quixotic • adj. exceedingly idealistic; unrealistic and impractical: a vast and perhaps quixotic project.
DERIVATIVES: quixoticallyadv., quixotismn., quixotryn.
The Oxford Essential Dictionary of Difficult Words
This is one of those words that was born out of literature, deriving from the main character of Miguel de Cervantes’s opus, the titular Don Quixote. Don Quixote describes the character and pursuits of a sad (by our estimation, not his own) gentleman from La Mancha:
Down in a village of La Mancha, the name of which I have no desire to recollect, there lived, not long ago, one of those gentlemen who usually keep a lance upon a rack, an old buckler, a lean stallion, and a coursing greyhound. Soup composed of somewhat more mutton than beef, the fragments served up cold on most nights, lentils on Fridays, eggs and collops on Saturdays, and a pigeon, by way of addition, on Sundays, consumed three-fourths of his income; the remainder of it supplied him with a cloak of fine cloth, velvet breeches, with slippers of the same for holidays, and a suit of the best homespun, in which he adorned himself on week-days… The age of our gentleman bordered upon fifty years; he was of a strong constitution, spare-bodied, of a meagre visage, a very early riser, and a lover of the chase.
Now this worthy gentleman, in his leisure moments, which composed the greater part of the year, gave himself up with so much ardour to the perusal of books of chivalry, that he almost wholly neglected the exercise of the chase, and even the regulation of his domestic affairs; indeed so extravagant was his zeal in this pursuit, that he sold many acres of arable land to purchase books of knight-errantry; collecting as many as he could possibly obtain.
Miguel de Cervantes, Don Quixote
(Borders Classics–translator omitted)
This gentleman, rather too taken with his obsolete ideas of chivalry, goes on his adventure which includes, perhaps most famously, the attempted slaying of a dragon that is, in fact, a windmill. He is, in short, delusional with his attempt to pursue his notions of heroic chivalry as relayed to him through his old books.
Naturally, this work is significant for its style and scope in literary history, putting Cervantes in rarefied air, but that is the work for literary historians. I find the word a particularly enigmatic one precisely because of the contrasts drawn between the work’s protagonist and its author. Delusional Don Quixote is pursuing heroism in a time that rejects the notion of a solitary knight hero, when wars and battles are actually increasing from the medieval era and the early whispers of industry allow for large armies of commoners and mercenaries. (See, for example, The Military Revolution Debate, Readings on the Military Transformation of Early Modern Europe, edited by Clifford Rogers.) Opposed to his anti-hero is Cervantes who, in this same era, embodied many of the same antiquated medieval ideas espoused by Don Quixote.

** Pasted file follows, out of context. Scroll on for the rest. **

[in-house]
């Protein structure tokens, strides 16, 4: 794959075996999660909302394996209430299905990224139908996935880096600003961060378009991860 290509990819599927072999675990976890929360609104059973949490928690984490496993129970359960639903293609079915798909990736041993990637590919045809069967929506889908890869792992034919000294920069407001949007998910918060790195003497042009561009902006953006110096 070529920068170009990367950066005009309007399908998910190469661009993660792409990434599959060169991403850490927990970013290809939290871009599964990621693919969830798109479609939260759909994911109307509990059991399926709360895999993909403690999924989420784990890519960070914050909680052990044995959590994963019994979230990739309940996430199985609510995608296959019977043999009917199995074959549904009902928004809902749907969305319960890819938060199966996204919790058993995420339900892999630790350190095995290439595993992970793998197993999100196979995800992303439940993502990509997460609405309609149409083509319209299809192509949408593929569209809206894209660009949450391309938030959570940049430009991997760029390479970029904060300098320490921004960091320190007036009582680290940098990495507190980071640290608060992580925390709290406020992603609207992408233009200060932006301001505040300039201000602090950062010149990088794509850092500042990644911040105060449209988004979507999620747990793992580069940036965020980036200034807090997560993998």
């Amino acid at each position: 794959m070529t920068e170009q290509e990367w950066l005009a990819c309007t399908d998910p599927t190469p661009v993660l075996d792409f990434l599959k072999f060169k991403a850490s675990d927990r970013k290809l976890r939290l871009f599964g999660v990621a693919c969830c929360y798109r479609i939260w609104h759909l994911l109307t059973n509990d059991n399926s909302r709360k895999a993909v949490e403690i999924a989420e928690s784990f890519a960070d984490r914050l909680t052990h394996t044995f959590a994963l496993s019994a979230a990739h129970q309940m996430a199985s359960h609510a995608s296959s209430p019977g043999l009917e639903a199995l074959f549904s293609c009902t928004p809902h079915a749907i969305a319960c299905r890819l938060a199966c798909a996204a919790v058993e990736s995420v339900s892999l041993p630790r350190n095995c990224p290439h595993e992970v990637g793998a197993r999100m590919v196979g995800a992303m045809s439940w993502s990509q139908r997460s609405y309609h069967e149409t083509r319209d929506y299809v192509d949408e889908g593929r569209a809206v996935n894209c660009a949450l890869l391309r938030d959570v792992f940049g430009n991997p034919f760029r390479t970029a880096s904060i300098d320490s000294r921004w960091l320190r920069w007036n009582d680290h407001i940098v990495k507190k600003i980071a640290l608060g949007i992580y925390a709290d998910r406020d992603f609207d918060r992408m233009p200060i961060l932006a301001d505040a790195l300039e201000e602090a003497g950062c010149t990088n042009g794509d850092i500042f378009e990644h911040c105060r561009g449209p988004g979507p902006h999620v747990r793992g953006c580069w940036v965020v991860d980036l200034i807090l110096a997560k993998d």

Cervantes fought in one of the last crusades–the only entirely naval crusade–led by the dashing Don Juan of Austria, bastard brother of the Spanish King Philip. The surprising reality of the Battle of Lepanto, in which they fought against the Ottoman Empire’s navy directly threatening Rome and the Papacy, is that it contains all of the trappings and features of a fictional, chivalric tale from the medieval era. Despite being fought in the early modern period, it is a crusade called by the pope in defense of Rome against Ottoman Muslims. The response from Europe to the call is negligible, entirely encapsulated in Italian ships manned by Spaniards (with some Italian mercenaries and German Landsknechts via the Hapsburg connection)–long the stalwarts of the crusades.
In the battle, the two sides line up in the last of the ancient naval battles, which will shortly be revolutionized with cannon. The records tell us that the Christians lined up in a cross to combat the Muslim line of ships arrayed in a crescent. The Christians win the day with heroic actions from Cervantes and Don Juan and free Christian slaves who man the rows of the Muslim ships. Cervantes, is outstanding in his individual bravery and daring, fighting a real threat, in real battle–so much unlike his sad fictional gentleman, clearly a relic from a past time in the novel.
This curious juxtaposition between the author and his character is puzzling. G.K. Chesterton wrote about it on more than one occasion, including in his short epic poem of the battle. It casts an interesting connotation on the word quixotic. If it is simply applied to unrealistic, idealistic, perhaps antiquated, pursuits–which is how I think it is used most frequently–then that is one thing, but it is also mocking not so much because one aspires to heroism, but because the one who aspires is so woefully inadequate, has such vainglory notions, and is so abysmally deluded that the aspiration is empty and hopeless.